Instant infrastructure: built to last?

After the Glasgow School of Art recently suffered its second blaze in four years, the permanence of architecture has been playing on my mind. For a building to stand for over a century and then be destroyed by fire twice in such a short period is an eerie coincidence. But in the grand scheme of things, it is not a particularly old building compared to the likes of Glasgow Cathedral built in 1197 and of course, the University of Glasgow built in 1451, both of which are still in use today.

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At one end of the spectrum, we have ancient buildings that took years of planning and many more years to build by vast workforces and man power without the assistance of heavy machinery relied upon for most architectural constructions today. At the other end, we see novel adverts for flat-pack homes that can be constructed in an afternoon. Last year, Italian architect Renato Vidal proposed a design for flat pack folding home costing £24,000 and takes 3 people 6-7 hours to build.

Prefabs are no new thing. They were the solution to the lack of housing caused by the destruction of World War II and they could be making a come back in cities, such as Manchester, where there is a huge demand for affordable housing fast. Over 156,000 of them were built as a temporary solution for families whose homes were destroyed in the conflict but many surpassed their intended 10-year life expectancy. Although it is thought that 6-7,000 post-war prefabs are still being lived in today, the majority have been destroyed to regenerate estates. Quick fix housing to satisfy the pressing demand for affordable accommodation has resulted in a cycle of one short-term solution being replaced by another. For example, a few years ago, tower blocks in the Gorbals demolished a mere 42 years after completion to make way for redevelopment.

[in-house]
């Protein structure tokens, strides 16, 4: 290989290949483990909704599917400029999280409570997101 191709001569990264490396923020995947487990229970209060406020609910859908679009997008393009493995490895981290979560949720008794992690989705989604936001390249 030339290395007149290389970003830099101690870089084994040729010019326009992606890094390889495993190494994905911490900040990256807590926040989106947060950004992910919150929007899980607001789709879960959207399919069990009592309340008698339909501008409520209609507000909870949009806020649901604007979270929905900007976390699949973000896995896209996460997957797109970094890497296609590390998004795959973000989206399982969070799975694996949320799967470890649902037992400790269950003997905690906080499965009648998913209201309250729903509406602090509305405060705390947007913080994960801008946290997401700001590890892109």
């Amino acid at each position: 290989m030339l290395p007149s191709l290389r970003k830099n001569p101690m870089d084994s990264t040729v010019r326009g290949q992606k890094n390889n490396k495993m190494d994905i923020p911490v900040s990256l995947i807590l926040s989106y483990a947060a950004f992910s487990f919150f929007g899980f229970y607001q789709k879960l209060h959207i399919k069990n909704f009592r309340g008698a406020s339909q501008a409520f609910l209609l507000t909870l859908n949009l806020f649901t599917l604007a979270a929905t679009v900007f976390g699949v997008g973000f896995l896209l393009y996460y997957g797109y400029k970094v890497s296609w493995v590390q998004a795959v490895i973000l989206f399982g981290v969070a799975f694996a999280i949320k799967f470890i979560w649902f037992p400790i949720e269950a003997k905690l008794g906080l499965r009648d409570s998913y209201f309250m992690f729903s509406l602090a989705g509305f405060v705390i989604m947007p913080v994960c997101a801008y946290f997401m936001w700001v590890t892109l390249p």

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Of course the architecture of mass housing is a completely separate issue from one-off landmark structures that define many cities. The restoration of the Art School following the 2014 fire was forecast to take 5 years, during which countless houses will have be constructed. However, it strikes me as shame that our attitude of quality, durability, preservation, and restoration applies to the likes of churches, cathedrals, museums, universities, and parliament buildings but not to the buildings we actually live in.

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It is fortunate that Mackintosh’s masterpiece was not abandoned in the fire of 2014 but deemed worth reconstructing and it looks set to be rescued once more. However, if so much time, money, and effort can be afforded to preserving this architectural gem, perhaps a little more architectural thought should be given to the new homes popping up all over the country so that they too may achieve such immortality. In a modern world where the speed of production of almost everything is accelerating, I hope we aren’t going to lose the patience to produce the sort of architecture that is still standing in 3018.


Catrin Stephen

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